Practice Management

Healthcare Compliance – I Fought the Law and the Law Won

Dr. DeLoach, middle left (as you’re looking at photo), with ROB Professional Editor Laurie Sorrenson, OD, FAAO, to his right. Dr. DeLoach says you don’t want to take a chance and not comply with HIPAA regulations and the many other laws that apply to your practice.

By Joe DeLoach, OD, FAAO

June 28, 2023

The song “I Fought the Law (and the Law Won)” has been recorded by over a dozen artists and immortalized in the Rock and Roll Hall of Fame as one of the “Songs that Shaped Rock.” The theme of the chorus repeated over and over is simple – break the law, pay the price.

Healthcare compliance laws are a growing invasion into our desires to just be a doctor and take care of our business, staff and patients. Although not the army any of us signed up for, failure to comply with the rules and regulations can have serious financial and reputational consequences. Let’s look at the most common problems that are earning optometry the reputation as a profession that evidently likes to “fight the law.”

HIPAA – Just the Tip of the Iceberg
When I say “compliance,” you say “HIPAA” – but that is far from the reality of healthcare compliance. HIPAA is just one of many legal compliance issues all healthcare providers – BY LAW – must comply with. The list can be exhaustive – HIPAA, OSHA, CDC, CLIA, CMS Fraud and Abuse, Patient Discrimination, Patient Disability, Fee Transparency (aka. No Surprise Act), DME Rules, Human Resources and the vast sea of Human Resources. This list grows and the rules change constantly. As Axle Rose sang – “Welcome to the Jungle.”

Not In My House
Common misconception – compliance violations only affect large hospitals and mega-practices. Totally wrong! While the multi-million-dollar settlements get the headlines, most violations and resultant penalties occur in small healthcare practices. Optometry continues to be one of the least compliant healthcare specialties in almost all compliance laws. Why are the regulatory agencies picking on our “little profession”? Why does the robber rob the bank?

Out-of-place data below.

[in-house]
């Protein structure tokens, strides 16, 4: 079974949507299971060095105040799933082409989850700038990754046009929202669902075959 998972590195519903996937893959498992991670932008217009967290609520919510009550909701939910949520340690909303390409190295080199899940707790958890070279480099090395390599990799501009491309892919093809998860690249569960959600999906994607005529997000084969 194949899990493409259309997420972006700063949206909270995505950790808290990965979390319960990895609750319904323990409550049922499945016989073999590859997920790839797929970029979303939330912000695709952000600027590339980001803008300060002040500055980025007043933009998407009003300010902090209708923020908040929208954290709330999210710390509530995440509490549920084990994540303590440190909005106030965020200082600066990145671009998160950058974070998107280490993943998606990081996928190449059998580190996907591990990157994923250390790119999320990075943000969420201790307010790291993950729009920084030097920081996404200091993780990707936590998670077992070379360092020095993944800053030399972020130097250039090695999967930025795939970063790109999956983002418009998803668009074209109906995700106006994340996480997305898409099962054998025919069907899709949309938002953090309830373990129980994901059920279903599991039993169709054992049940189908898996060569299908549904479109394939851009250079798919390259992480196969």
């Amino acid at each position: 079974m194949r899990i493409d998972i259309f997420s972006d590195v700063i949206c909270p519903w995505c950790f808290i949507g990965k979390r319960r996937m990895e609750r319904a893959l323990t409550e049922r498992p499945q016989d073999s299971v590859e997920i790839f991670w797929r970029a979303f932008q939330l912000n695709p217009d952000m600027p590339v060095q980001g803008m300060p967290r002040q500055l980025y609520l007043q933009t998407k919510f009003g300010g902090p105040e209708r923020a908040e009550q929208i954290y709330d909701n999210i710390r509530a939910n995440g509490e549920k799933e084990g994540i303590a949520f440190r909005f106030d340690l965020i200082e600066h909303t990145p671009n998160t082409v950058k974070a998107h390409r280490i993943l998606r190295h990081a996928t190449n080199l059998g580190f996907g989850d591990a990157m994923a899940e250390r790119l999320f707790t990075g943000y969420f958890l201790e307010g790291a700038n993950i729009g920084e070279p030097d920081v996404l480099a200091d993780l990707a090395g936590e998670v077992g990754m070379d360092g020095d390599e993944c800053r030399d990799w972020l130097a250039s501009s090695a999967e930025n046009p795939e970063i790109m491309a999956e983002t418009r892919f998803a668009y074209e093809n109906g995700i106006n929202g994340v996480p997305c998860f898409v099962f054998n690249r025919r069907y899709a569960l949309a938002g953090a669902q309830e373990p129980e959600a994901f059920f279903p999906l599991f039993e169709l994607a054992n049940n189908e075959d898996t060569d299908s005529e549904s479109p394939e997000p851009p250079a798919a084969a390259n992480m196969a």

Reckless Indifference aka Gambling
Reckless indifference is a legal term found in most healthcare laws. It is a simple concept – I know what I am supposed to do under the law, but I choose to break the law. I admit – I totally resonate with Sammy Hager’s song, “I Can’t Drive 55,” but speeding ticket fines pale in comparison to the penalties for ignoring healthcare laws. Fines for reckless indifference can easily be multiple six figures.

Simply doing things the wrong way can still have a significant financial impact – you are expected to know and do it the right way. Patients and employees have private rights of action. No optometrist would even consider walking into an exam room without professional liability coverage, but well over half of our colleagues spend every day exercising reckless indifference toward compliance laws. The odds of a negative compliance event far exceed the likelihood of a malpractice or general liability incident.

Details, Details
We have inspected over 1,500 optometry practices across the country. A baker’s dozen list of common HIPAA/OSHA issues/violations includes:

  1. Reckless indifference (aka. John Lennon’s “I Should Have Known Better”)
  2. Lack of OSHA-mandated chemical lists and Safety Data Sheets
  3. Failure to display a HIPAA Notice of Privacy Practice
  4. Lack of documented staff training (HIPAA, OSHA, CMS Fraud and Abuse)
  5. Lack of Emergency Management Plan
  6. Fire extinguisher violations – lack of, improperly mounted, expired inspections
  7. Improperly marked and access to entrances and exits